Los Angeles Times:
Research sheds light on how food affects mood and the flip side: how emotions impact taste.
All day, food metaphors weave their way into our thoughts about others. Watching someone cut in line may leave a bad taste in your mouth. Your current love may be the sweetest person you know.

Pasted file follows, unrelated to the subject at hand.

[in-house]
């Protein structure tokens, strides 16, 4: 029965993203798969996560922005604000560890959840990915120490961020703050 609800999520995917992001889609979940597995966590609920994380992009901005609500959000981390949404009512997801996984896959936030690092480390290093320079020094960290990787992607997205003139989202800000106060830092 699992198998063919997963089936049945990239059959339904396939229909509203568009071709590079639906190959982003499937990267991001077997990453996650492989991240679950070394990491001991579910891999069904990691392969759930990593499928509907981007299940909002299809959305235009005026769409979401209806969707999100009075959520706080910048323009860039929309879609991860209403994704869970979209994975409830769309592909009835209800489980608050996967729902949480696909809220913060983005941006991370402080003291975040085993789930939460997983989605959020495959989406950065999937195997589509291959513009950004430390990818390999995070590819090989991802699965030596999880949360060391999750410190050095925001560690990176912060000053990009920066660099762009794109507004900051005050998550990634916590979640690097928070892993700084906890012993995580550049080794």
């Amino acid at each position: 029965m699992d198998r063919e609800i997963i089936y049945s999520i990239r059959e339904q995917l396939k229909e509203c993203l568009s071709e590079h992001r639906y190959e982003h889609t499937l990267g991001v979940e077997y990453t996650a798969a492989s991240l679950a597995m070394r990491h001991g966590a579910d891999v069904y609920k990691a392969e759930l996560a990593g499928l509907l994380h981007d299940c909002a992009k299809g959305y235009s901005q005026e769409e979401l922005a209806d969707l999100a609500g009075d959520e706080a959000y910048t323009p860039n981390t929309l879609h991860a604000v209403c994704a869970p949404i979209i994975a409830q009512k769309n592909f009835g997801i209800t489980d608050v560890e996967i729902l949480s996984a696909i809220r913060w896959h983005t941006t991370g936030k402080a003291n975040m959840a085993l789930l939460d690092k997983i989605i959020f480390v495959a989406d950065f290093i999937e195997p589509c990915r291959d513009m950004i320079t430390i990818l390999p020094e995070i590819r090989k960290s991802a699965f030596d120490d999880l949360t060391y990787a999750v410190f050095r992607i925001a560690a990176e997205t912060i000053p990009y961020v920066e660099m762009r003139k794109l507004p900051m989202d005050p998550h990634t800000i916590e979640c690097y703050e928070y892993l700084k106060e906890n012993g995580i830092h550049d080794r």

A growing body of evidence is making clear the links between what we taste and how we feel: Repulsion is repulsion, whether caused by a shameful act or a rotten egg. “Your brain can’t tell the difference between something that tastes bad and something that makes you feel morally violated,” says Kendall Eskine, a cognitive psychologist at Loyola University in New Orleans.
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